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In this issue:
From Persis, Paul and Bill: Two Years!
Large Area Telescope Collaboration Meeting Wraps Up Today
New Highway Signs for SLAC
Around SLAC: The BaBar Detector Core

SLAC Today

Friday - September 4, 2009

From Persis, Paul and Bill: Two Years!

(Photo - Persis Drell, Paul Golan, Bill Madia)

Anniversaries are important to help us reflect on where we were and see where we are going. It has been two years since Paul Golan became head of the SLAC Site Office and two years since Persis Drell stepped in as acting director. Bill Madia joined officially as Stanford vice president for SLAC in January, 2008, but two years ago he was already heavily involved in advising lab management through the Scientific Policy Committee. The three of us thought this was a good occasion to pause and reflect.

Trust and teamwork: So much of our progress in the past two years has come about because the three of us have built strong relationships based on trust. Early in 2008, we developed, signed and distributed a "partnership commitment" statement that has formed the basis of our working relationship. Simply put, as representatives of the lab, the Site Office and the university, we work together in full partnership and we work collaboratively to solve problems.  Read more...

Large Area Telescope Collaboration Meeting Wraps Up Today

(Photo - LAT collaboration meeting 2009 attendees)
LAT Collaboration meeting 2009 attendees.
(Photo by Nicholas Bock.)

Today, members of the Fermi Gamma-ray Space Telescope's Large Area Telescope collaboration are wrapping up a week considering the prodigious amount of data collected over the instrument's first year of science and charting a course for future analyses. The LAT collaboration meeting, which started last Saturday, brought 180 students and scientists from around the world together at SLAC. Participants attended collaboration-wide presentations in the morning, breaking into smaller groups in the afternoon.  

"It's important to get everyone together once in a while to trade ideas across the collaboration and to plan the next round of analysis," Michelson said. "That's the idea, to get people together to talk."

This year's meeting falls just after a key transition for the Fermi telescope. By an agreement between the collaboration and NASA, high level data collected by the LAT, along with the data analysis tools used, are now being made available to the public.

"We've moved into a brave new world of how the collaboration conducts science," said Kavli Institute scientist and LAT Instrument Science Operations Center Manager Rob Cameron.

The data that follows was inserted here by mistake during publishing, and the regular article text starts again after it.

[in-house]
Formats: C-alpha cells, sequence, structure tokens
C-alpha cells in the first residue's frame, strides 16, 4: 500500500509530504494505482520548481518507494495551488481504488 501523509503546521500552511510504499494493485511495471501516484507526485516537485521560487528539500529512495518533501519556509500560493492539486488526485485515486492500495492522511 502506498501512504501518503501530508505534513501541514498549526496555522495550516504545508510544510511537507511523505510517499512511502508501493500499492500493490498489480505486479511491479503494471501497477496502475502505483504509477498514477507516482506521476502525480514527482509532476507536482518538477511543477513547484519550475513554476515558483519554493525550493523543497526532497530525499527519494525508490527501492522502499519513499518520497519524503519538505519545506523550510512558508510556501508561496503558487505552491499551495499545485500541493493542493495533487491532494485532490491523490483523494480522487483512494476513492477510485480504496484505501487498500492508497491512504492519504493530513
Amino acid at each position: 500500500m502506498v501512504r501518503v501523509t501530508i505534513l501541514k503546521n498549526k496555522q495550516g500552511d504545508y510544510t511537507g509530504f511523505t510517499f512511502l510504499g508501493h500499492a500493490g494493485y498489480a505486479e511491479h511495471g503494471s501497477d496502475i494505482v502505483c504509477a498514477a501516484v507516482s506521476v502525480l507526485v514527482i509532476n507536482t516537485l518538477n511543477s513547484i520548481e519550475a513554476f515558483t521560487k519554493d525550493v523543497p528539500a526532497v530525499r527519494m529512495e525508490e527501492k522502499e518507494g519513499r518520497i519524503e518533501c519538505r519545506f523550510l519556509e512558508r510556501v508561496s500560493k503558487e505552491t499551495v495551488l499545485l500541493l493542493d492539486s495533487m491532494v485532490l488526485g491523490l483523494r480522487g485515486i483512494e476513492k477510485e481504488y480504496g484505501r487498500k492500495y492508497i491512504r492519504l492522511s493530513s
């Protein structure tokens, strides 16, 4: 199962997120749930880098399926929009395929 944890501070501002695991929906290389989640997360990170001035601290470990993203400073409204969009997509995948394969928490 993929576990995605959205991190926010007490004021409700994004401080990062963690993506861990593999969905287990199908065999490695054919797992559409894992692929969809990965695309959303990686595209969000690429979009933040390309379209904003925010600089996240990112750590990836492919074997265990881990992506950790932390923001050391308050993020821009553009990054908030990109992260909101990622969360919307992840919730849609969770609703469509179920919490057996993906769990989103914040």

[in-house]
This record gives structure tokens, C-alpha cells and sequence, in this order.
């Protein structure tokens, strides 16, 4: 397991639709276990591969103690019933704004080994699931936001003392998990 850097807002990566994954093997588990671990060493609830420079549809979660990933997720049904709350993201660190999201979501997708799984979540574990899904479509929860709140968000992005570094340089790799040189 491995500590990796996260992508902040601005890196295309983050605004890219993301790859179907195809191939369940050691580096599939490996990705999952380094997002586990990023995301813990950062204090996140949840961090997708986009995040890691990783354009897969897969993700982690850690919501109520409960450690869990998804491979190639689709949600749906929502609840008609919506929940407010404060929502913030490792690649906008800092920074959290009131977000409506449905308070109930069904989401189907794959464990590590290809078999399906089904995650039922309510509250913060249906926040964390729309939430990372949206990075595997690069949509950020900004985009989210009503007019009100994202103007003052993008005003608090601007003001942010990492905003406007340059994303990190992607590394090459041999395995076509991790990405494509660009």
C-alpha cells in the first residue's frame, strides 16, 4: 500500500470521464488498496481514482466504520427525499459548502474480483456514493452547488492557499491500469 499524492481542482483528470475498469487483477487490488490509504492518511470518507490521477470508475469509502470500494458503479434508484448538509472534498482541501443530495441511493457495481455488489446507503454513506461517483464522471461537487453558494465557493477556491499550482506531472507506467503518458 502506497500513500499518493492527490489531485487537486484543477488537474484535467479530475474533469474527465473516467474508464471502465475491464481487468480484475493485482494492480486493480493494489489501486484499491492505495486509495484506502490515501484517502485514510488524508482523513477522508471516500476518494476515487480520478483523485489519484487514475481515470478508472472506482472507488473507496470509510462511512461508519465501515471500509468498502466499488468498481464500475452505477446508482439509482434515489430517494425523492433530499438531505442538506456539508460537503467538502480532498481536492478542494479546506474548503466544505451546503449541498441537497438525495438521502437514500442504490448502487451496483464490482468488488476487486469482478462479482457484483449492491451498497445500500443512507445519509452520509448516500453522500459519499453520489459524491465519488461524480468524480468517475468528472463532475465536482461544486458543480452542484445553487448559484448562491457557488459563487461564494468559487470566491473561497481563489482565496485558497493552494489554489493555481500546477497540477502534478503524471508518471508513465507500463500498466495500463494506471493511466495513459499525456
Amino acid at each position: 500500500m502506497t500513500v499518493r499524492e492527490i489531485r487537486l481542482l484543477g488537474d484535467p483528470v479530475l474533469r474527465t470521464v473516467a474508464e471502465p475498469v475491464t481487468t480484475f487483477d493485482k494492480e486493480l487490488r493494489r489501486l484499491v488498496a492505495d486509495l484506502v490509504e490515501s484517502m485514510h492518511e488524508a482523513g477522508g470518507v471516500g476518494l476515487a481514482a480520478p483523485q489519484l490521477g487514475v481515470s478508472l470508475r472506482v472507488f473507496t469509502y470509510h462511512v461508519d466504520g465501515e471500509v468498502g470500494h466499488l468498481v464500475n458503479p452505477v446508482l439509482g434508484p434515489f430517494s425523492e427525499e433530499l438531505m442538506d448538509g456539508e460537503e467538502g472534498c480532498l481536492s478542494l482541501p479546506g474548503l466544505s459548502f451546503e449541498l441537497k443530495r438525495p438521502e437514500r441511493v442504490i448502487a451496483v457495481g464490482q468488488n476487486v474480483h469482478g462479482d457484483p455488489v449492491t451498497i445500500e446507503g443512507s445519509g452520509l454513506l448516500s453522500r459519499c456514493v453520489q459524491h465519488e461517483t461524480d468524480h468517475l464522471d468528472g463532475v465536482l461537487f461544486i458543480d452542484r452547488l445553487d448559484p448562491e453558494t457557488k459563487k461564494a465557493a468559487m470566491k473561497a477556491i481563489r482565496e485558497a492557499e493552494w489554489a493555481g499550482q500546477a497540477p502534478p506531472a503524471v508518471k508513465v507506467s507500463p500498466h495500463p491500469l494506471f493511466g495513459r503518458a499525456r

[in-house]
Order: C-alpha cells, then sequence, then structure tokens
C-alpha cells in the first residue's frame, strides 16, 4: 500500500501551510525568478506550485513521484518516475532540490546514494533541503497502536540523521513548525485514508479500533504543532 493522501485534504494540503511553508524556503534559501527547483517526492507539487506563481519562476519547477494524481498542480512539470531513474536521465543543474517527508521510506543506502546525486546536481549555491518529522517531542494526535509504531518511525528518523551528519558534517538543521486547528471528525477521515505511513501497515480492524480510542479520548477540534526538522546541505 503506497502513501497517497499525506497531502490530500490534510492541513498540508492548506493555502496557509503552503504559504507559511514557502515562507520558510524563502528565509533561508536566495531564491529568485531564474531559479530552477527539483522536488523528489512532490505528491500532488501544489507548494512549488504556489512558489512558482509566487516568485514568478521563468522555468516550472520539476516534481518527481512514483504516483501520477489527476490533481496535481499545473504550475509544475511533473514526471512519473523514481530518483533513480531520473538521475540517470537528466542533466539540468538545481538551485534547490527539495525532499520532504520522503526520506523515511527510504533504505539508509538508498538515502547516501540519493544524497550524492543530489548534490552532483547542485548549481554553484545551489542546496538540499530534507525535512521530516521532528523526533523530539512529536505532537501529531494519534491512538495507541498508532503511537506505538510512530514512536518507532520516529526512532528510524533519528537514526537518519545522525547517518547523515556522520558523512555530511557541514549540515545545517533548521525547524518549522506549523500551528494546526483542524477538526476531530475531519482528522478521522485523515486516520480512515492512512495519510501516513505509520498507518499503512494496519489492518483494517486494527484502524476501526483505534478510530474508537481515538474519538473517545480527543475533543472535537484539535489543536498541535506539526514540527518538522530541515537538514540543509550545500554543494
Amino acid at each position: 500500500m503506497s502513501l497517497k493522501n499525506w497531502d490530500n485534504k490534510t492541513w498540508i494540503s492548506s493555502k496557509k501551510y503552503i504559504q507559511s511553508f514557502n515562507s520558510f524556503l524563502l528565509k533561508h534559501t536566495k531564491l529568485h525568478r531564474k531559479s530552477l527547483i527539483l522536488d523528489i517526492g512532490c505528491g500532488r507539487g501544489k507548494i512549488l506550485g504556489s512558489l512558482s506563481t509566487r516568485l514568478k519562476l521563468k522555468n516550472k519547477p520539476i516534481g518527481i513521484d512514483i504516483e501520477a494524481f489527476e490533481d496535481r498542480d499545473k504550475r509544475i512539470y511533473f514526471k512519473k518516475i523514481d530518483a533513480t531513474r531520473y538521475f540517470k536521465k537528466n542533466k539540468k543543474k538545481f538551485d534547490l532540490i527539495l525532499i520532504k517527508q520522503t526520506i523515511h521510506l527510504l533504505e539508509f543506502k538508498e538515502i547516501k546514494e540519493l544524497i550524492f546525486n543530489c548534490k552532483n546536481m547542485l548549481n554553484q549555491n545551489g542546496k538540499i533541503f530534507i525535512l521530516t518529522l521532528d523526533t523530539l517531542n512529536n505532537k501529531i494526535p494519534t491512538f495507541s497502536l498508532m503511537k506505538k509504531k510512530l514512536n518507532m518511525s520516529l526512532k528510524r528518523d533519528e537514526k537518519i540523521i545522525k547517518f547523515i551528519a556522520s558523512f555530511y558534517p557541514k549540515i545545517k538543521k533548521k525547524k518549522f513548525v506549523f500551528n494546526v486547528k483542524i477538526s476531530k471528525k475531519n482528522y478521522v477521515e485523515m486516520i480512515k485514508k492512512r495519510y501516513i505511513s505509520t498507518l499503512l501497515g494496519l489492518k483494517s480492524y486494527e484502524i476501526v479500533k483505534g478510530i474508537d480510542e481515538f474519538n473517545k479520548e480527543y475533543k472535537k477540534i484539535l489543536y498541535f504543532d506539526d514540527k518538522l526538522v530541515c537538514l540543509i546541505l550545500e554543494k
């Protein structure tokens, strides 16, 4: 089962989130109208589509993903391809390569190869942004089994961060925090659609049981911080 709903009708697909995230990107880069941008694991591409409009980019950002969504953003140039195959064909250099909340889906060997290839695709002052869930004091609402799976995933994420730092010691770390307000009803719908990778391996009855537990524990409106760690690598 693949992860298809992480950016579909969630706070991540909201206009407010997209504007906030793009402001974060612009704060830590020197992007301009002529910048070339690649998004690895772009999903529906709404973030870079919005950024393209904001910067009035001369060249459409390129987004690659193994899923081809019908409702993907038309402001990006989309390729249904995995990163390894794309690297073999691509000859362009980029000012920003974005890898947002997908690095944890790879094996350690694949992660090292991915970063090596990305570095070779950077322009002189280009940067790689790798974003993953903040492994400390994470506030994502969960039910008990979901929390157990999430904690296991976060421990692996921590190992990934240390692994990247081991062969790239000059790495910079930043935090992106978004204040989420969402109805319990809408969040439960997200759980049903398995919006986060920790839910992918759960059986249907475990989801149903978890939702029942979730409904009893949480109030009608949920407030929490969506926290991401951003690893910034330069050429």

(Photo - highway sign)
(Photo by Lauren Knoche.)

New Highway Signs for SLAC

SLAC visitors will have an easier time finding the lab thanks to six new freeway signs on Interstate 280. Starting about a quarter mile from the preceding exit in each direction are three green signs that read "SLAC National Accelerator Laboratory," reflecting the lab's name change of just under one year ago.

"This was hard to do," said SLAC employee Al Baker who worked to get these as well as the original set of highway signs in 2000. The first time around, the government installed the signs free of cost, but because this was simply a name change, SLAC had more to do this time.

"First you have to find a contractor to do it," Baker said. He found John McGuire Construction in Auburn, California. After finding a contractor, it took time to determine a procedure at SLAC for ordering and installing new freeway signs. "Eventually we got it all done and we are very happy with it," Baker said. "We hope these signs will be up there many more years."

(Photo - the BaBar detector core)
(Photo by Brad Plummer.)

Around SLAC: The BaBar Detector Core

After an hour of meticulous preparation, the core of the BaBar detector was opened last Friday morning, revealing the cylindrical vacuum chamber where collisions between electrons and anti-electrons, or positrons, occurred. Surrounding the chamber like flower petals were five layers of iridescent silicon chips. Several hundred of these delicate chips detected the millions of B mesons produced by the PEP-II storage ring over nearly a decade of operation.

(Photo - the BaBar detector core)
Steve Dardin, Rod Post and Roy Kerth of Lawrence Berkeley National Laboratory performed the delicate work of opening the detector core. (Photo by Brad Plummer.)

The two halves of the detector are being carefully prepped for public display. One half will travel to the Italian National Institute of Nuclear Physics, INFN. The other will remain in the U.S. The fifteen-year-old design could help guide future detectors built with updated components. "You would want to do it with modern chips," said SLAC physicist Mike Sullivan, who helped design the interaction region for the BaBar experiment.

INFN hopes to build a new electron-positron collider, named SuperB. Sullivan has helped design the collision point of the Italian proposal, which will include new innovations in technical design. "The particles will collide at an angle instead of head-on as we had in PEP-II," he said. The new collision scheme could generate as much as 100 times the highest luminosity seen in the PEP-II B Factory.

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